Julie Glenn

Julie Glenn is the host of Gulf Coast Live. She has been working in southwest Florida as a freelance writer since 2007, most recently as a regular columnist for the Naples Daily News. She began her broadcasting career in 1993 as a reporter/anchor/producer for a local CBS affiliate in Quincy, Illinois. After also working for the NBC affiliate, she decided to move to Parma, Italy where she earned her Master’s degree in communication from the University of Gastronomic Sciences. Her undergraduate degree in Mass Communication is from the University of Missouri at Kansas City.

Fluent in Italian, Julie has also worked with Italian wine companies creating and translating web content and marketing materials. Her work has been featured in international, national, and local magazines. She has served as president of the local chapter of Slow Food where she remains on the board. Her interests include cooking, traveling, and spending time with her family.

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As springtime unfolds and temperatures warm up, many animals are more active, leading to more opportunities for human interaction. You may have seen the pictures circulating on social media -- the Sarasota Sheriff’s Department recently responded to a call about an 11-foot gator that wound up in someone’s backyard swimming pool. That got us to thinking about just how the changing season affects animals, so we’re bringing in Dr. Jerry Jackson, he’s Professor of Ecological Sciences at FGCU and heard weekday mornings on WGCU with his long running Out With the Wild Things.

Help Trouper Touch More Lives / GoFundMe


Trouper, the blind raccoon, captured the heart of Dorothy Lee (aka Miss Dot) several years ago.

Miss Dot is a wildlife rehabilitator, who fought to save Trouper's life after he was attacked by a golfer as a wild baby raccoon. He is now 9 years old, and though he's blind, he has a mission to help other animals as the official wildlife ambassador of the Wildlife Education Project.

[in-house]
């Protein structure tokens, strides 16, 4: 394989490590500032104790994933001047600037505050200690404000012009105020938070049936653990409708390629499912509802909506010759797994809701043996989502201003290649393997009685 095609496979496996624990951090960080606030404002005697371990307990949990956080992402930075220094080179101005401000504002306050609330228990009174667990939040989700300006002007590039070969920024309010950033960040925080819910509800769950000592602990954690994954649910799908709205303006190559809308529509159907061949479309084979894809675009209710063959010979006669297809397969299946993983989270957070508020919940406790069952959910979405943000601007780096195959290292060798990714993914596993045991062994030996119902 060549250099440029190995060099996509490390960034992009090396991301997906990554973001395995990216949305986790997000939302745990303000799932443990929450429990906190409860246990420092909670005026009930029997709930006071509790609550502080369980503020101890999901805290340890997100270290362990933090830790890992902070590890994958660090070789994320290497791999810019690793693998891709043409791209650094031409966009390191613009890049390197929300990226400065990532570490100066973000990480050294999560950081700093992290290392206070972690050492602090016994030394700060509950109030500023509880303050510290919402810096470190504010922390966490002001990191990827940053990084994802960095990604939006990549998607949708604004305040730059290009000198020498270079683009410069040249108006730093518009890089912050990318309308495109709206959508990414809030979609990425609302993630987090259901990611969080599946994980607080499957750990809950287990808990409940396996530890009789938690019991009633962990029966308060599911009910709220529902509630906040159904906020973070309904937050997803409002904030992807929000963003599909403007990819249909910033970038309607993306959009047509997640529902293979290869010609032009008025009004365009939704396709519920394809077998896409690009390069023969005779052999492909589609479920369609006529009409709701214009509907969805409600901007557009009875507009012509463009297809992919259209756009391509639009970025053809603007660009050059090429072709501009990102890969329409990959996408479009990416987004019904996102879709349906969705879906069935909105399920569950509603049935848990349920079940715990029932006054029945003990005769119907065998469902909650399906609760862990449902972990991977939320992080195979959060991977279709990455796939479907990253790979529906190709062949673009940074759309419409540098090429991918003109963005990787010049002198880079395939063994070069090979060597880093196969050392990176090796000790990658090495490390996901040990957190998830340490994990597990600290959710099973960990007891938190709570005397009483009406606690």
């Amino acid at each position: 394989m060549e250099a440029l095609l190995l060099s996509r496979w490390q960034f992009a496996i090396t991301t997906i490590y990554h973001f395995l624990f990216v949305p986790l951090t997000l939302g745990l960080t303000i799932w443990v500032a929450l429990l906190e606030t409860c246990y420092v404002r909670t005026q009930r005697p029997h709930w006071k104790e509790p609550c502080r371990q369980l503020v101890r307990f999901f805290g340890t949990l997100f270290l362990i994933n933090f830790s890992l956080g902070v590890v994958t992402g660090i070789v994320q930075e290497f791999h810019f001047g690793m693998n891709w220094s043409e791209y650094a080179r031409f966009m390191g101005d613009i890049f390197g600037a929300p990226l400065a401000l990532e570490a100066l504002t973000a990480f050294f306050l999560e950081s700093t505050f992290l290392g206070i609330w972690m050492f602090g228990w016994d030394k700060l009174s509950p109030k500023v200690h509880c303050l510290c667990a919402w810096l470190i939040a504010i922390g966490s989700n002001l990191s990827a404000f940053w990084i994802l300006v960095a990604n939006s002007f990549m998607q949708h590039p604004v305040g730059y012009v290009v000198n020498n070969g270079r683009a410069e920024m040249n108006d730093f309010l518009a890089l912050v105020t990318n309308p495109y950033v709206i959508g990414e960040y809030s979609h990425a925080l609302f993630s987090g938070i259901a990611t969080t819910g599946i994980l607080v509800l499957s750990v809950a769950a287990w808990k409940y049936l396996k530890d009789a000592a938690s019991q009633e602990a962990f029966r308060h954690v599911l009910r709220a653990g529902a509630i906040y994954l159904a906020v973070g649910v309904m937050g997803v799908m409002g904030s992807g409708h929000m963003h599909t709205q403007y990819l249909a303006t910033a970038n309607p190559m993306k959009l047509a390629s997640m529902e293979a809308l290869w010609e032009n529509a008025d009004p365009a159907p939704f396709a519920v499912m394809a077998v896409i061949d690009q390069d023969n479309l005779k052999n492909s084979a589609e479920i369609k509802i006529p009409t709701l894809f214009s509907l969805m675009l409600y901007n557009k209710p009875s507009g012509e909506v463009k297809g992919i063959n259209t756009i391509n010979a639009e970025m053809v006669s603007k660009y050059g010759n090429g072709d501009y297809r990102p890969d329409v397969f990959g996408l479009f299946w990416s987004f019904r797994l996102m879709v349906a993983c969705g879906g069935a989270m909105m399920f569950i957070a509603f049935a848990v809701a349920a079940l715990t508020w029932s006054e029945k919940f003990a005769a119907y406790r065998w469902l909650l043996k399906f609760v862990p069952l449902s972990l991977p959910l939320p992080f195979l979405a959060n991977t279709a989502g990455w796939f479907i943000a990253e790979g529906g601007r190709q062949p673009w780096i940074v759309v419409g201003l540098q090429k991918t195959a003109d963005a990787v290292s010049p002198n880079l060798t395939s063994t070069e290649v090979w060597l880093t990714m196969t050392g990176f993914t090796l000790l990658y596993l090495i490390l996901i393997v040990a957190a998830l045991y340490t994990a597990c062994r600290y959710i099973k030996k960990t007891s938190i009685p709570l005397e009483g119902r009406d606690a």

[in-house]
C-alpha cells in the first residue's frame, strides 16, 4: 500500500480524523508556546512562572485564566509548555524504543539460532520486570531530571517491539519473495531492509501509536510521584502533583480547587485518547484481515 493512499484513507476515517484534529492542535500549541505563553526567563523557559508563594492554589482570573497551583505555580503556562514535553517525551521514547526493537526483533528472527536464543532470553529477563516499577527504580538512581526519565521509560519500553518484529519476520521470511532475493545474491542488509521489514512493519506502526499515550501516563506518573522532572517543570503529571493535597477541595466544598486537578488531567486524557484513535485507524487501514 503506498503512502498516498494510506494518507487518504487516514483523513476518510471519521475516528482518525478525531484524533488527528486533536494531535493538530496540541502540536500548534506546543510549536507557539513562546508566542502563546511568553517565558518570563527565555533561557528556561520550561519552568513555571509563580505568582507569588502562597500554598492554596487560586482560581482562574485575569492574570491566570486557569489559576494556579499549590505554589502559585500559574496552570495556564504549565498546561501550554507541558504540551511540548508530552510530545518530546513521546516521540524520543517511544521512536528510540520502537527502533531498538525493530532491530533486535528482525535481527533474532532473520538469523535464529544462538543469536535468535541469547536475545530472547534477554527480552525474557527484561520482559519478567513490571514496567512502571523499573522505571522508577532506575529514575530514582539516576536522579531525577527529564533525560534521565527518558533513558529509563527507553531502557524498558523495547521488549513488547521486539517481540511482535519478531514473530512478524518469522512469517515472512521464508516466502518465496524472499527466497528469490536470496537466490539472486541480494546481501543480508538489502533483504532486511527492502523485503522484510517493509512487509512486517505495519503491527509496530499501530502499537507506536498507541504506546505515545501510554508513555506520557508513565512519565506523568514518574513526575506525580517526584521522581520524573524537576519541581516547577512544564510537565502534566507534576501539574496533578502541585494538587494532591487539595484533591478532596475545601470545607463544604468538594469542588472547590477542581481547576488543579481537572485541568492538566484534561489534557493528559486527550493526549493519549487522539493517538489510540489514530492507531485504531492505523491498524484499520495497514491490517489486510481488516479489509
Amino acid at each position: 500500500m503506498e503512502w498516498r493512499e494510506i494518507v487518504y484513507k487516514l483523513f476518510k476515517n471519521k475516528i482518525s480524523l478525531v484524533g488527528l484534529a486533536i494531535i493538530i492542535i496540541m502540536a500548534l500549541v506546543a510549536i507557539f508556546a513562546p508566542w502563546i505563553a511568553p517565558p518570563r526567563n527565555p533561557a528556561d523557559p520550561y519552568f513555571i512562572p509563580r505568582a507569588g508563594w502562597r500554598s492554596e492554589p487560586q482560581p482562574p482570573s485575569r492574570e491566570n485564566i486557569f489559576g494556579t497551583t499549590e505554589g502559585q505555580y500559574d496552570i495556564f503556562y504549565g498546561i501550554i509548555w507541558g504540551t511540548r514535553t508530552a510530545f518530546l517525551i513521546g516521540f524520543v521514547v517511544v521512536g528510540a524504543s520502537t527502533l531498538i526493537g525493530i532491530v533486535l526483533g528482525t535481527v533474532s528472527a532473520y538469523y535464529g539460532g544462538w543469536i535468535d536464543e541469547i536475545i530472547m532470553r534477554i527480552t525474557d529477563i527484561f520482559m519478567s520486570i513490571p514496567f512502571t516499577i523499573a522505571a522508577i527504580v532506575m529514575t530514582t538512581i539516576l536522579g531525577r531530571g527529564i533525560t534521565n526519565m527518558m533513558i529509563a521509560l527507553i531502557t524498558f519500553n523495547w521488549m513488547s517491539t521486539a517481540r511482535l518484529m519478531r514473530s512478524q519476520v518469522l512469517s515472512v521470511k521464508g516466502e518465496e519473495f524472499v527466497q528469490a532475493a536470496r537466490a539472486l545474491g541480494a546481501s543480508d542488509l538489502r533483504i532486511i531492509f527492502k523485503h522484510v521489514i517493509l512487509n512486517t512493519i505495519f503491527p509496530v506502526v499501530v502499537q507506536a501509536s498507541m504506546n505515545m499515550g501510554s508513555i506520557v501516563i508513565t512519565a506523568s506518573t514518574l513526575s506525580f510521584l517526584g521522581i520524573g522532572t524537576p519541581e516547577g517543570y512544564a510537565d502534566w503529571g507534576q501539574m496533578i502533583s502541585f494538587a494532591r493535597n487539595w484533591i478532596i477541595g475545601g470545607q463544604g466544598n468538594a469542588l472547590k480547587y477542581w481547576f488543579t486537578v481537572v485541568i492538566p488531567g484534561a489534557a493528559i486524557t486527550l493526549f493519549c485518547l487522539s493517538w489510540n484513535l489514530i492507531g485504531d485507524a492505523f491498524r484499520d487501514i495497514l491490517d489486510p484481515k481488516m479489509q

Florida Southwestern State College

Students and professors of a Media Exploration class at Florida Southwestern State College performed a conceptual protest piece during the “March for our Lives,” protest against gun violence at Centennial Park in downtown Fort Myers on March 24.  

The Southwest Florida band Bargain Bin Heroes recently dropped their second EP titled, “Droppin’ the Deuce.”  The group has been bringing their high-energy performances to Southwest Florida audiences since 2014 with a unique mix of ska, reggae and punk genres.  Ahead of an EP release concert and event April 7 at Rack'em Spirits & Times in Cape Coral, we’ll sit down with Bargain Bin Heroes frontman, vocalist and bass player Eric Demayo and hear recorded selections from their new EP.

John Davis / WGCU-FM

May kicks off the official beginning of sea turtle nesting season in Southwest Florida.  Threatened loggerheads are the most prolific nesters on area beaches, but endangered green and even leatherback sea turtles also nest along Southwest Florida’s Gulf Coast and on barrier islands.  

Experts and volunteers with a number of monitoring and protection programs will begin trolling beaches in the predawn hours looking for signs of nesting activity, marking new nests, educating beachgoers and documenting their findings.  We’ll speak with Conservancy of Southwest Florida senior biologist Dave Addison, who heads one of the longest running sea turtle monitoring and protection programs in the country.

We explore what residents and visitors can do to minimize potential impacts and to help ensure a healthy nesting season.  

Plus, a toxic red tide algae bloom that’s been lingering in the Gulf of Mexico just off of Southwest Florida’s shoreline has been impacting sea turtles and other marine life in recent weeks.  We check in with veterinarian, Dr. Heather Barron, who directs the wildlife hospital at CROW (Clinic for the Rehabilitation of Wildlife) on Sanibel Island.

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